Sunday, February 23, 2014

The Mumbai Double Decker Bus

- By Deepa Krishnan

Recently I was walking in Churchgate when I saw a beautiful red double-decker go by.

I have so many fond memories of these buses! As children, we loved to ride the top section, especially the two front seats with views. We would clamber up the stairs as fast as we could, hoping to beat everyone else to the prized seats. 
I looked up the history of the double-decker, and found some interesting tidbits. Did you know that the earliest "double decker" buses actually pre-date the combustion engine? They were horse-drawn, with open decks on top :) To access the top deck, you had to use a ladder.  In fact, horse-drawn buses continued in rural areas of the UK until 1932.
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Motorised double-decker buses came to India in 1937, but not to Mumbai. It was in Trivandrum that they first appeared, because His Highness Sri Chitira Thirunal Balarama Varma, the ruler of Travancore decided to modernize the Travancore State Department of Transport.

He appointed a Superintendent, Mr. E G Salter, who used to work for the London Passenger Transport Board. Engines and chassis were imported; and the bodies built locally under Mr. Salter's supervision. Within a year, there were 34 buses ready.

A grand inauguration was organised. His Highness and the royal family were the first passengers on the inaugural bus service in Trivandrum. Mr. Salter, the Superintendent, drove the bus himself! What a fun spectacle it must have been, buses trundling along with the rajah in the lead!

In 1938, motorised double-decker buses started plying in Mumbai (by the way, BEST claims it is 1937, and the Kerala State Transport insists that Mumbai got its buses only in 1938).  I cannot find photos of these buses, but I think they probably looked like the STL buses built by AEC in the UK. They were first introduced in 1932 in London, and became hugely popular. They were the standard bus in London for nearly a decade. So it stands to reason that Mr. Salter used this bus as the basis for his Indian fleet.
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By 1947, there were 242 double-decker buses on Bombay roads, and they were considered a good way to deal with the city's growing population. I gotta ask my mom if she remembers these; and whether they had front-boarding or rear-boarding.

In 1954, another popular double-decker bus appeared in London, the Routemaster. It used two types of engines, either an AEC engine or a Leyland engine. It took the double-decker world by storm, and became an instant hit. A variant of the Routemaster began to be manufactured in India by Ashok Leyland with 50% of the components sourced locally. The first Indian version of the Routemaster was called 'Titan' and it made its appearance in Mumbai in 1967.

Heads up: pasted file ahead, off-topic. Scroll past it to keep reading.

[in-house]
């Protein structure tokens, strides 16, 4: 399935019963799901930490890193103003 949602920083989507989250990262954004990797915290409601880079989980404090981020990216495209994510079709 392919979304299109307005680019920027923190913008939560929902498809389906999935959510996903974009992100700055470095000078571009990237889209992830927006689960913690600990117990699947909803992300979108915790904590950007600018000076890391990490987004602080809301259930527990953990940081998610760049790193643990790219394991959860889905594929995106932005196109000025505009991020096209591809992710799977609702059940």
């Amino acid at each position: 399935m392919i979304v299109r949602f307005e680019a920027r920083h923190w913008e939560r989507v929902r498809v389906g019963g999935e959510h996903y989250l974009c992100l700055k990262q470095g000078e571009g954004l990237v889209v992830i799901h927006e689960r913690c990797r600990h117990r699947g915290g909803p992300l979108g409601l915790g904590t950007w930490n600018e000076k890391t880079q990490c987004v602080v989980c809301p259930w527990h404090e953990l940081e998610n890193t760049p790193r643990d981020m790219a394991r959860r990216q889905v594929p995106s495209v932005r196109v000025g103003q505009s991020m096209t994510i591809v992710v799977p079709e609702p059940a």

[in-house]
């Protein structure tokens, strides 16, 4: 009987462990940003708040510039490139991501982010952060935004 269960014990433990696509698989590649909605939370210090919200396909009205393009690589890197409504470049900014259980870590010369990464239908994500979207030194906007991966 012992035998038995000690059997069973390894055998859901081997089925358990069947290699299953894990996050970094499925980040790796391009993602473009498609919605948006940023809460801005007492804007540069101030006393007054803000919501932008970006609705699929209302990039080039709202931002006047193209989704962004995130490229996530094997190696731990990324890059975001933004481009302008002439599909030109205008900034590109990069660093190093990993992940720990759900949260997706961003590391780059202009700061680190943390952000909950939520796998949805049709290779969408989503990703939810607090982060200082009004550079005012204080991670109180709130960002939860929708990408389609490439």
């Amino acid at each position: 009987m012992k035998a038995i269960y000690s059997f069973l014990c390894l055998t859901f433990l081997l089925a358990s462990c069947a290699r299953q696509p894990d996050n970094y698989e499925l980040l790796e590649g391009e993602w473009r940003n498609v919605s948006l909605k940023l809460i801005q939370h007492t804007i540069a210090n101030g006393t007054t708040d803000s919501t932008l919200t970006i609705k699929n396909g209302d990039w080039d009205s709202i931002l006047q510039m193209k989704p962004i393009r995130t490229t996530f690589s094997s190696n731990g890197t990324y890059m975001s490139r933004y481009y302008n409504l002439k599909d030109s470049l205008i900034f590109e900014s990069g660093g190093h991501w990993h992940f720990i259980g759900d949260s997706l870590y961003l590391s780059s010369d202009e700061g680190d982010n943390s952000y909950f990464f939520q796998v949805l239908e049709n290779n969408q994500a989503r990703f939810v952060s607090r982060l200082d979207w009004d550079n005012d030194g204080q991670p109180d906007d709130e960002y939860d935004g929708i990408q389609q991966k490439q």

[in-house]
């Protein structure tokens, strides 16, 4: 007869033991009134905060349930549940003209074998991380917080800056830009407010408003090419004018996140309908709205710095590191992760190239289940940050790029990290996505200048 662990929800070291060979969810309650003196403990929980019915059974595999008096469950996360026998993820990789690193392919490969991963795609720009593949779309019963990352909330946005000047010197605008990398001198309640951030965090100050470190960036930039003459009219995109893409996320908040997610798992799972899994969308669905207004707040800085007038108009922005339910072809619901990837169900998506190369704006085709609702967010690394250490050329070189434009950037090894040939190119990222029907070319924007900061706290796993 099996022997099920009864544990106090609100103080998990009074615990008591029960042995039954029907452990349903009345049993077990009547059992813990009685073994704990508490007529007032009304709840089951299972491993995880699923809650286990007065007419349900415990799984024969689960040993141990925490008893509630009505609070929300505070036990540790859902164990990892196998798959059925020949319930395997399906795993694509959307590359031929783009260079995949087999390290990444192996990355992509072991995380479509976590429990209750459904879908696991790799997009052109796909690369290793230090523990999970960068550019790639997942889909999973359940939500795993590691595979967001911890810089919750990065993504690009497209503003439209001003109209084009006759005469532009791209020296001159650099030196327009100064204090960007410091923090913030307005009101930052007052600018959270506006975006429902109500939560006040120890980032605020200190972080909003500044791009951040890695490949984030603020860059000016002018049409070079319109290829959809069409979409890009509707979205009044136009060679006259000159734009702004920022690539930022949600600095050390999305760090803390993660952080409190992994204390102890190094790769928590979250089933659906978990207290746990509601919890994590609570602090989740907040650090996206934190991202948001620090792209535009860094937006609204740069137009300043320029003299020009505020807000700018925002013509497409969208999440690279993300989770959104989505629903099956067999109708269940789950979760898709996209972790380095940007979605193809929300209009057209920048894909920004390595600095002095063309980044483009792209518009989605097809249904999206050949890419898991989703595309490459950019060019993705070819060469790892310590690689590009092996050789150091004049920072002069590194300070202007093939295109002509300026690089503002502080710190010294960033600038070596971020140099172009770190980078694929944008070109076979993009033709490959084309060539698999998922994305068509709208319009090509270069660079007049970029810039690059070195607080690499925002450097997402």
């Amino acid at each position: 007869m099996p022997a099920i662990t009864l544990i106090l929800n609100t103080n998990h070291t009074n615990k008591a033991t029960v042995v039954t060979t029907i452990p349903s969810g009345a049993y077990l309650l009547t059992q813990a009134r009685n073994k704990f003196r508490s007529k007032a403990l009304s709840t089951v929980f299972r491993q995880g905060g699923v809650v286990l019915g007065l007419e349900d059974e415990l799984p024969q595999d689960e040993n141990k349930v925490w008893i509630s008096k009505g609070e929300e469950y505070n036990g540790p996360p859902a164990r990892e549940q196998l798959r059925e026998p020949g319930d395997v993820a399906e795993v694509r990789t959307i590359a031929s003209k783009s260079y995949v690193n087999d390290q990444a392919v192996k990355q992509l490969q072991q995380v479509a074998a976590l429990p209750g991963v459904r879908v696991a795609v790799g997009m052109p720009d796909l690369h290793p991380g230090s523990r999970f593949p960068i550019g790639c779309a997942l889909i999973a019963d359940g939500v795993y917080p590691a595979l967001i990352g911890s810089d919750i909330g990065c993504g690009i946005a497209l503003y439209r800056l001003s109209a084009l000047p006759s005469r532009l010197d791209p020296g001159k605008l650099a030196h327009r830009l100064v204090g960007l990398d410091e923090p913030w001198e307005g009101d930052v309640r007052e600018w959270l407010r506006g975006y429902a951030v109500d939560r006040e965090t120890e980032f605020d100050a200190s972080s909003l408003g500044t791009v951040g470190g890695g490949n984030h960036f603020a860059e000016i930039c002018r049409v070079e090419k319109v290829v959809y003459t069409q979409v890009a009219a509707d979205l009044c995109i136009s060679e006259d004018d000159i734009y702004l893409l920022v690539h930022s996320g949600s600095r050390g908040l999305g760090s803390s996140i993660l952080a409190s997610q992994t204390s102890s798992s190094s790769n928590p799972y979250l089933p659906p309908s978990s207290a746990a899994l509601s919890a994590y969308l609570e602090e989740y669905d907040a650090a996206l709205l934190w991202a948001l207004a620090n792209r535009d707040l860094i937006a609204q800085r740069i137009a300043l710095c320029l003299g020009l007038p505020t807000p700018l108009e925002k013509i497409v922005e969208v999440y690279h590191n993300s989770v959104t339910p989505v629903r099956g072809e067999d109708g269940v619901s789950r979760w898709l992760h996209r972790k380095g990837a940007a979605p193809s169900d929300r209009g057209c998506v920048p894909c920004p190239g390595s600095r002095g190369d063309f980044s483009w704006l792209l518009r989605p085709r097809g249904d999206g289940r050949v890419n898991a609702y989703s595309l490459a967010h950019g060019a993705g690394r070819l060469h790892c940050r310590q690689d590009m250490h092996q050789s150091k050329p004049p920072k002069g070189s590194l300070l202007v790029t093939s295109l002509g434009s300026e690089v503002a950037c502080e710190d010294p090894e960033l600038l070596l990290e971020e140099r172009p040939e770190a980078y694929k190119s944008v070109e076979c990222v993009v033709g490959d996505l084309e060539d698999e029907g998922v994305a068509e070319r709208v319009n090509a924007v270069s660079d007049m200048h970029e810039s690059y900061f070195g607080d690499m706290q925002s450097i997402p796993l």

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Since then, Ashok Leyland's Titan (and its children and grandchildren) have been plying in Mumbai. There have been model upgrades and improvements over the last 75 years. But their numbers have been decreasing. Today there are only 121 such buses in the city, and they are operated only along long-distance routes (they are economically unviable on shorter routes). Older buses have been relegated to the scrapheap, and dismantled for the metal.

Meanwhile, the original Routemasters were discontinued in London in 1968, and now only a few continue on some heritage routes. I wonder if the Bombay double-decker also will be discontinued soon :( Currently, the BEST is offering a rental scheme, where you can hire an open-deck double-decker for private use.

MTDC runs an open-top bus tour on the weekends in the evenings. It is called Nilambari, and the bus is painted blue (can't say I like the colour). I haven't tried the tour, but it looks like a great alternative to scrapping the buses. I hope that MTDC beefs up this tour with more publicity and creates a permanent place for the double-decker in Mumbai's future.
Speaking of the future, the man who has already created a unique permanent place in Mumbai for the double-decker is artist Sudarshan Shetty. Amidst the steel and glass structure of the Maker Maxity office complex in BKC, Shetty has installed a Flying Bus; a double decker with glittering metallic wings. The bus is the venue for different art installations; in effect, it is an art gallery.
I loved the bus the minute I set my eyes on it. It is simply gorgeous, isn't it? To me Sudarshan Shetty's Flying Bus represents the hidden potential of the everyday objects we take for granted. Go take a look at it if you are ever in BKC. 

Sunday, February 02, 2014

Three hours at the Kala Ghoda Festival 2014 (phew)

- By Aishwarya Pramod
General scene at Rampart Row
Queen of Hearts sarees and fabric stall (run by mother and daughter)
Inability of my mother to resist red saree at Queen of Hearts
Self getting suckered by awesome indigo
prints at Mura Collective from Delhi
Cute pig I bought for my window-sill:
Laquercraft from Chennapattana, sold by Varnam
Mother taking artsy photos of me and cousin
Random art plus environmental messages
Random art plus grandparents
KEC Greengames - reviving traditional Indian games to improve children's motor skills and emotional intelligence
One more general public
General public under tree (it was hot today)
Festival Summary: Heat and crowds. Random art. Some nice stalls. Next time I'll try to go for the events.